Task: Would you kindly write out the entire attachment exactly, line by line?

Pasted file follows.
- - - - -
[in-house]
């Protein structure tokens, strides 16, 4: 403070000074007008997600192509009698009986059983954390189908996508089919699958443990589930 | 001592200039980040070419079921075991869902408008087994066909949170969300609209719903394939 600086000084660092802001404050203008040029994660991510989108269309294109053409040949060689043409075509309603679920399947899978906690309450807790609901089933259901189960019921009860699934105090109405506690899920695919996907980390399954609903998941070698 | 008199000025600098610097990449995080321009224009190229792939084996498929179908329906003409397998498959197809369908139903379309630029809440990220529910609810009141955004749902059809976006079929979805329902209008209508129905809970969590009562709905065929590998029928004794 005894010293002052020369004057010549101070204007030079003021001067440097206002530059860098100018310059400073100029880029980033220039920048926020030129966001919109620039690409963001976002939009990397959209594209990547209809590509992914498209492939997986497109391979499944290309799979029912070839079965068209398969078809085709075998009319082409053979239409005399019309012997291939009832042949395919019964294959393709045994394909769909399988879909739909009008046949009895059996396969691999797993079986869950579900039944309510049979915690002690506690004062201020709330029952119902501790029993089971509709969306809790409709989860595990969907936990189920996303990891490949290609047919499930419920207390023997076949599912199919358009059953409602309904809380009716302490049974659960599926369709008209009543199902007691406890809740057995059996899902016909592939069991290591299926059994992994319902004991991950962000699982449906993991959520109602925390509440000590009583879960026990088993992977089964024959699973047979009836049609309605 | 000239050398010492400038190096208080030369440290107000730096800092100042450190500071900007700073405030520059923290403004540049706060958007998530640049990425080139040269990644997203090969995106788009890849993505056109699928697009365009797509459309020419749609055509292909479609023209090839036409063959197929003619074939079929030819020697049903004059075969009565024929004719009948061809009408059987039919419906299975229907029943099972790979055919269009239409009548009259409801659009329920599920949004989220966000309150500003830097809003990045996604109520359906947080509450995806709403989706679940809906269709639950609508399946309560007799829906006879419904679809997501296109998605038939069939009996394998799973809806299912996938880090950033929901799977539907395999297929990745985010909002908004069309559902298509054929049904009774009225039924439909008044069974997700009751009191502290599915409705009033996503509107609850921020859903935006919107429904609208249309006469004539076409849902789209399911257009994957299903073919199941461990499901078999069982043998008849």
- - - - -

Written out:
[in-house]
């Protein structure tokens, strides 16, 4: 403070000074007008997600192509009698009986059983954390189908996508089919699958443990589930 | 001592200039980040070419079921075991869902408008087994066909949170969300609209719903394939 600086000084660092802001404050203008040029994660991510989108269309294109053409040949060689043409075509309603679920399947899978906690309450807790609901089933259901189960019921009860699934105090109405506690899920695919996907980390399954609903998941070698 | 008199000025600098610097990449995080321009224009190229792939084996498929179908329906003409397998498959197809369908139903379309630029809440990220529910609810009141955004749902059809976006079929979805329902209008209508129905809970969590009562709905065929590998029928004794 005894010293002052020369004057010549101070204007030079003021001067440097206002530059860098100018310059400073100029880029980033220039920048926020030129966001919109620039690409963001976002939009990397959209594209990547209809590509992914498209492939997986497109391979499944290309799979029912070839079965068209398969078809085709075998009319082409053979239409005399019309012997291939009832042949395919019964294959393709045994394909769909399988879909739909009008046949009895059996396969691999797993079986869950579900039944309510049979915690002690506690004062201020709330029952119902501790029993089971509709969306809790409709989860595990969907936990189920996303990891490949290609047919499930419920207390023997076949599912199919358009059953409602309904809380009716302490049974659960599926369709008209009543199902007691406890809740057995059996899902016909592939069991290591299926059994992994319902004991991950962000699982449906993991959520109602925390509440000590009583879960026990088993992977089964024959699973047979009836049609309605 | 000239050398010492400038190096208080030369440290107000730096800092100042450190500071900007700073405030520059923290403004540049706060958007998530640049990425080139040269990644997203090969995106788009890849993505056109699928697009365009797509459309020419749609055509292909479609023209090839036409063959197929003619074939079929030819020697049903004059075969009565024929004719009948061809009408059987039919419906299975229907029943099972790979055919269009239409009548009259409801659009329920599920949004989220966000309150500003830097809003990045996604109520359906947080509450995806709403989706679940809906269709639950609508399946309560007799829906006879419904679809997501296109998605038939069939009996394998799973809806299912996938880090950033929901799977539907395999297929990745985010909002908004069309559902298509054929049904009774009225039924439909008044069974997700009751009191502290599915409705009033996503509107609850921020859903935006919107429904609208249309006469004539076409849902789209399911257009994957299903073919199941461990499901078999069982043998008849």